Texas Whiskey Worth Shouting About
Still Austin’s local spirits are worthy of a “Yee-haw!” or five
By Wayne Alan Brenner,
1:00PM, Mon. Jun. 4, 2018
Still Austin, located in The Yard right off St. Elmo Road, is the first whiskey distillery within city limits since Prohibition.
That fact makes for a decent opening line, and that’s the only reason it's up there: To draw you in a little further.
Because Still Austin could be outside the city limits, or it could be one of several whiskey distilleries inside the city limits, and it wouldn’t matter – because Still Austin would still be worth writing about, worth shouting about, worth showing its website to out-of-state friends and saying, “See what you’re missing over there in [fill in name of lesser state], fool?”
I didn’t know this – I don’t keep tabs on the potent potable scene in this town – until I was assigned to cover Jake Clements’ inaugural Texas Whiskey Festival a couple months ago.
And Clements suggested Still Austin as a convenient place to meet for an interview, so I also got to talk to the owners of that young company, and got to sample their wares. And now I’m back and sort of evangelizing at you here – because those wares, listen, they’re Just So Damned Fine.
(Also, you know about The Yard itself? No? Well, if not in this post, we’ll eventually be reporting further on that entire compound. Because what’s going on there and how many parts of it are set up for the public is a testament to shopkeepers who give a damn about providing a welcoming and aesthetically delightful experience to money-spending – or just casually browsing – citizens.)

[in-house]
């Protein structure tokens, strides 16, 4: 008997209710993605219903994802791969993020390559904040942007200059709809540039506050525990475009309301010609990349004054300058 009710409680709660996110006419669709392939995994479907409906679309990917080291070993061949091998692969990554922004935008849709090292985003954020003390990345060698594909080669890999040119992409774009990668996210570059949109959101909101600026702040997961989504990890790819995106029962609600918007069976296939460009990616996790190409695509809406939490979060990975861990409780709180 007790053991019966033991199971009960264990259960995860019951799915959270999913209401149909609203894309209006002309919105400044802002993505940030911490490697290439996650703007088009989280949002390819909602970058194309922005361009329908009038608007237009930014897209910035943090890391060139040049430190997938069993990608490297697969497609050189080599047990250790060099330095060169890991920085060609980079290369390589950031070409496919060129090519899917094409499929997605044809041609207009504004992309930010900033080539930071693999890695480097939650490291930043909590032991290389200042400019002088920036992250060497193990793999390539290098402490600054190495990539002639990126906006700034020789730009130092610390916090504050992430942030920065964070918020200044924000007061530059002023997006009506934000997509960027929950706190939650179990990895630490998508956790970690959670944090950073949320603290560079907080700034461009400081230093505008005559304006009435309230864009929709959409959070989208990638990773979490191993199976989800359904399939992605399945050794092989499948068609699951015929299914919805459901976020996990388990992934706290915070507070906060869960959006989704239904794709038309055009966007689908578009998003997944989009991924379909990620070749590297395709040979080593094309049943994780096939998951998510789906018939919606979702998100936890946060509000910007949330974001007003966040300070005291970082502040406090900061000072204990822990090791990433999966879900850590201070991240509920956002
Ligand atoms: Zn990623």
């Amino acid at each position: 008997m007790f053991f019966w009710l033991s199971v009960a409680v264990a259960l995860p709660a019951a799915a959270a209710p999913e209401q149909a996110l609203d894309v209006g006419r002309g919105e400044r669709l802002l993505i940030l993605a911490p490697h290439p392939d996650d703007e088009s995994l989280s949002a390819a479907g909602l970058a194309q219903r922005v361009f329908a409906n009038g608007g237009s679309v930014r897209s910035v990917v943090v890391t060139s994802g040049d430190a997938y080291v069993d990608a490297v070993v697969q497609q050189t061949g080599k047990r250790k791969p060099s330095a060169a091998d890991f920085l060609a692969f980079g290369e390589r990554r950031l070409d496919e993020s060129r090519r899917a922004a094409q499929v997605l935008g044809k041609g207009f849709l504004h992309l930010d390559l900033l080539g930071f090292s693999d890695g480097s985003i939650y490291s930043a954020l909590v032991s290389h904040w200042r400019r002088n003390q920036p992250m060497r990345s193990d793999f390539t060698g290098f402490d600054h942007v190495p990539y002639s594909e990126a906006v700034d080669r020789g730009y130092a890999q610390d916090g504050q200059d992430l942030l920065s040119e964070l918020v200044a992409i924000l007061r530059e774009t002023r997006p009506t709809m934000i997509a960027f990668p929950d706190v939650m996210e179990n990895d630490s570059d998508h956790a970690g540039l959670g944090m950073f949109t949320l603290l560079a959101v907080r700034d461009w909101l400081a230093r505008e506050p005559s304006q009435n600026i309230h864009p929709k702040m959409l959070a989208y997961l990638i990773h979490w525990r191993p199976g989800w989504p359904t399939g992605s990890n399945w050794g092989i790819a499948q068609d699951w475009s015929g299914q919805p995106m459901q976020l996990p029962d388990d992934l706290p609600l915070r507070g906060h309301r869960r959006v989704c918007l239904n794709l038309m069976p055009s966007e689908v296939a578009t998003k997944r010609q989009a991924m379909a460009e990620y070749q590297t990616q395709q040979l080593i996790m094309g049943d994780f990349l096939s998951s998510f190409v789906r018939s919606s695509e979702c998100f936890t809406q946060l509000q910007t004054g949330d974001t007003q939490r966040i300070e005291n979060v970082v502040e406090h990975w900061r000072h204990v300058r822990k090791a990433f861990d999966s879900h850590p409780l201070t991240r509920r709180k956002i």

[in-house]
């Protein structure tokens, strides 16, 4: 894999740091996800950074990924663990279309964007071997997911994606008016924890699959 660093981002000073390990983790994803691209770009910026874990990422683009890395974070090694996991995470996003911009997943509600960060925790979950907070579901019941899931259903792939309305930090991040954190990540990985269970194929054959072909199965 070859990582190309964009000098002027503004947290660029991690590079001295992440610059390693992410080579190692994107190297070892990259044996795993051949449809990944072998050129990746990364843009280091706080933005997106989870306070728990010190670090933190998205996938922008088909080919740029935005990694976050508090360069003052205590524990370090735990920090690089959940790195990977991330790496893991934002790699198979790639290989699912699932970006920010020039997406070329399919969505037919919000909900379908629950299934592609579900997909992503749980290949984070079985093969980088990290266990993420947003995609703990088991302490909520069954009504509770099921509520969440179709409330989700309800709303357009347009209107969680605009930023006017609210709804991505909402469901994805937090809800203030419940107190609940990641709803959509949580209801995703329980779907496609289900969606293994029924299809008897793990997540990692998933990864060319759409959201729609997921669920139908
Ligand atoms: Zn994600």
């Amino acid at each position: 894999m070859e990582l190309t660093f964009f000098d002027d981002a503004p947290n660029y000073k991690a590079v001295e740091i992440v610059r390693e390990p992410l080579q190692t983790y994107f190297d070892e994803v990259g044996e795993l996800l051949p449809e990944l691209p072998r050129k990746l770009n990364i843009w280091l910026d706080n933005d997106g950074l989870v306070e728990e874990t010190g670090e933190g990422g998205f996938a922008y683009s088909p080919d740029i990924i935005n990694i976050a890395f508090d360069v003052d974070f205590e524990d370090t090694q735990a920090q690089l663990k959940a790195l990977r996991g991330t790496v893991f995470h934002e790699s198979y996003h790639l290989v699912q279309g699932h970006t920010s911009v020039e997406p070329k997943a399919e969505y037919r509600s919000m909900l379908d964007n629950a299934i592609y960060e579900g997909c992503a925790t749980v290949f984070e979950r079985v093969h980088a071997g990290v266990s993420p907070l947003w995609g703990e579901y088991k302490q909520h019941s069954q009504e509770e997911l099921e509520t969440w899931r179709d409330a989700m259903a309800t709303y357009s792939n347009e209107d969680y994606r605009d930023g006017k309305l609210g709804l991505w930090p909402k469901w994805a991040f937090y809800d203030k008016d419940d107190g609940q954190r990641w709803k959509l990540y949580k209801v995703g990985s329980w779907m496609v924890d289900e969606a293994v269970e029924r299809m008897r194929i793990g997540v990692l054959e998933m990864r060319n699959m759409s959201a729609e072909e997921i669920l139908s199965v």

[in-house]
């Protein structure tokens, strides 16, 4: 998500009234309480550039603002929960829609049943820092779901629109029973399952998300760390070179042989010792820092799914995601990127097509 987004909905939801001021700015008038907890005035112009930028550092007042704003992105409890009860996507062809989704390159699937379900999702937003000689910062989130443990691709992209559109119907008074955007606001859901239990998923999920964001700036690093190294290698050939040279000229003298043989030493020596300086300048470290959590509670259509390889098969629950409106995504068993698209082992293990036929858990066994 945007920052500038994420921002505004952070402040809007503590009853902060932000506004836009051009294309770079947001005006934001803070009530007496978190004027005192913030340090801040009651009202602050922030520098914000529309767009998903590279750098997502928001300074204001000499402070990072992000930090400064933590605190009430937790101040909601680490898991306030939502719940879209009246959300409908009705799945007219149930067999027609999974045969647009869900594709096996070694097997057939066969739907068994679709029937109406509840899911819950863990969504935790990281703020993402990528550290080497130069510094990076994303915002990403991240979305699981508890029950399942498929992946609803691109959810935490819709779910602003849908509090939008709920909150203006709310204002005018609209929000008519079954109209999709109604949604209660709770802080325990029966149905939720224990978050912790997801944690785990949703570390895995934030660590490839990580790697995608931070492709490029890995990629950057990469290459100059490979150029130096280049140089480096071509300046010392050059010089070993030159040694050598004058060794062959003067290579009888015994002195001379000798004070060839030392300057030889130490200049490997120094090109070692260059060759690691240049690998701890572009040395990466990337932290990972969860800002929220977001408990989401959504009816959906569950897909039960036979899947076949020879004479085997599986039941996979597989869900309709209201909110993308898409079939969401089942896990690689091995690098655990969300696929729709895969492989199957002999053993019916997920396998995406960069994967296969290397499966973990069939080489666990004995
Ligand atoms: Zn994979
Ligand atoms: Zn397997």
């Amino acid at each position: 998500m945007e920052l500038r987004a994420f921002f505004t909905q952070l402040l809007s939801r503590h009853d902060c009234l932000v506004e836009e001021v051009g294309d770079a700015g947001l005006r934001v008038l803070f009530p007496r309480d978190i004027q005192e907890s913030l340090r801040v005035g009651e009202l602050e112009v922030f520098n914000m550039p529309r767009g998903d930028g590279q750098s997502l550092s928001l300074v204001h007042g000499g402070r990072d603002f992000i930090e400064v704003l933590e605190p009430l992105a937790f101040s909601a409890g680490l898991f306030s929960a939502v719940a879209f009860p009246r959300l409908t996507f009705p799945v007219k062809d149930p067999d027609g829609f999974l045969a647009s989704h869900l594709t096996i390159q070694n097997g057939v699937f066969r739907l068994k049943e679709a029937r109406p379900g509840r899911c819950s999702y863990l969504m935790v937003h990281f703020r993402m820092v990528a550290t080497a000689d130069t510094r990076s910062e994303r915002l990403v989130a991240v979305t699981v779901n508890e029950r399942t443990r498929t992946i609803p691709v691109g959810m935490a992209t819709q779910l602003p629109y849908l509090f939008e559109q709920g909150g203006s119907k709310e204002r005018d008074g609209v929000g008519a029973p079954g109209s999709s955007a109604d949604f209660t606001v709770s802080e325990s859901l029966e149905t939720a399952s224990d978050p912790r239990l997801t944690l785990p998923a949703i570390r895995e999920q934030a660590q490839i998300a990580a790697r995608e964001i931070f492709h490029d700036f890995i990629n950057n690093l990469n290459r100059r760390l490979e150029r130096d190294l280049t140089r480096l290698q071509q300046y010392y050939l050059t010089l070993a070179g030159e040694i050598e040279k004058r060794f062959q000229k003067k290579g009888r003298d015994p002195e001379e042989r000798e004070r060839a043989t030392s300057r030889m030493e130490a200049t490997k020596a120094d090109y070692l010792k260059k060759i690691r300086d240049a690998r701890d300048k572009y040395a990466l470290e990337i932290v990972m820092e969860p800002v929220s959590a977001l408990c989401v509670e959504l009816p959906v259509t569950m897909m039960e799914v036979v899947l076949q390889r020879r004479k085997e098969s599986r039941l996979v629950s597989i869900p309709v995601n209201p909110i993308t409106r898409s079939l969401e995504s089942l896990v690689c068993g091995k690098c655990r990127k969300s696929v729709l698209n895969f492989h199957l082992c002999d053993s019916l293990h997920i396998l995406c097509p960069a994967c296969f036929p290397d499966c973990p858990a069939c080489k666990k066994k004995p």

And who’s responsible for this particular liquid bounty of Austin-based goodness? The distillers, of course – the experts who are all hands-on with the actual process of distilling – and also the entire crew at Still Austin. But, initially, it was two married couples and a father-and-son team who started (and who continue to run) Still Austin: Lisa and Andrew Braunberg, Joanna and Sal Salinas, and Chris Seals and his father Cleveland. Those are the affable people I chatted with, back in March. They’re the ones who told me about the company’s continuous column still – a 42-foot apparatus designed by Michael Delevante, made by Forsyths in Scotland – and how it was the reason for something I didn’t quite understand.
See, during that interview with Jake Clements, the Still Austin proprietors treated me to one of the whiskey flights that accompany the tours they offer, a flight that includes samples of their New Make, Mother Pepper, and Daydreamer distillations – and, bonus, an Old Fashioned cocktail, made with that same Daydreamer.
And what do I know from whiskey? I know, as a man perennially closer to the non-drinker than the drinker end of any boozehound spectrum, that a whiskey’s got to be as easy as possible to imbibe or else my gullet's gonna rebel so hard its resistance will have a dedicated hashtag. My palate's relative ignorance requires a friendly albeit deep taste to achieve anything resembling bliss. And such taste is reached, in whiskey, as far as I understand the process, by aging the stuff. And maybe especially by aging it in curated wooden barrels, which aging-in-wood adds certain subtle undernotes and pleasant overtones and just, well, mellows the distillation toward the sublime.